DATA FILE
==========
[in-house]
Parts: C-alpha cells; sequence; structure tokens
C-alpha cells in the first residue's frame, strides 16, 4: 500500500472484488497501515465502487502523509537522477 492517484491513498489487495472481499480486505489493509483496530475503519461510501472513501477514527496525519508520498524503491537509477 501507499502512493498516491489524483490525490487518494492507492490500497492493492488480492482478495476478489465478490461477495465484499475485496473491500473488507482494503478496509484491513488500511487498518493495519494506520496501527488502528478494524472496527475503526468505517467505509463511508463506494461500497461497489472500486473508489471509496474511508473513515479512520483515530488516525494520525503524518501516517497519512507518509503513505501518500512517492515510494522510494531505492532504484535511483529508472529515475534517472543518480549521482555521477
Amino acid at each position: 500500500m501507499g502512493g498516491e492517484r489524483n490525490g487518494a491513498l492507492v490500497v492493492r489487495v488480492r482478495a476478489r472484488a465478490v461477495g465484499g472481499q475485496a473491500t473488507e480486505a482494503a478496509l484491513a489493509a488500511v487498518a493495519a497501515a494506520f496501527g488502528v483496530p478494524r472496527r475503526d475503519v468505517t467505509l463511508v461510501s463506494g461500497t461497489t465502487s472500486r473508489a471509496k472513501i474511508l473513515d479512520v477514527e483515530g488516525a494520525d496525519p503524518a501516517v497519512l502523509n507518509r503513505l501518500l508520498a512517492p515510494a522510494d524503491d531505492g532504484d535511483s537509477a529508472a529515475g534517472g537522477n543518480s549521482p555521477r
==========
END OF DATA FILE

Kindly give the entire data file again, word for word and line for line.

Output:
[in-house]
Parts: C-alpha cells; sequence; structure tokens
C-alpha cells in the first residue's frame, strides 16, 4: 500500500472484488497501515465502487502523509537522477 492517484491513498489487495472481499480486505489493509483496530475503519461510501472513501477514527496525519508520498524503491537509477 501507499502512493498516491489524483490525490487518494492507492490500497492493492488480492482478495476478489465478490461477495465484499475485496473491500473488507482494503478496509484491513488500511487498518493495519494506520496501527488502528478494524472496527475503526468505517467505509463511508463506494461500497461497489472500486473508489471509496474511508473513515479512520483515530488516525494520525503524518501516517497519512507518509503513505501518500512517492515510494522510494531505492532504484535511483529508472529515475534517472543518480549521482555521477
Amino acid at each position: 500500500m501507499g502512493g498516491e492517484r489524483n490525490g487518494a491513498l492507492v490500497v492493492r489487495v488480492r482478495a476478489r472484488a465478490v461477495g465484499g472481499q475485496a473491500t473488507e480486505a482494503a478496509l484491513a489493509a488500511v487498518a493495519a497501515a494506520f496501527g488502528v483496530p478494524r472496527r475503526d475503519v468505517t467505509l463511508v461510501s463506494g461500497t461497489t465502487s472500486r473508489a471509496k472513501i474511508l473513515d479512520v477514527e483515530g488516525a494520525d496525519p503524518a501516517v497519512l502523509n507518509r503513505l501518500l508520498a512517492p515510494a522510494d524503491d531505492g532504484d535511483s537509477a529508472a529515475g534517472g537522477n543518480s549521482p555521477r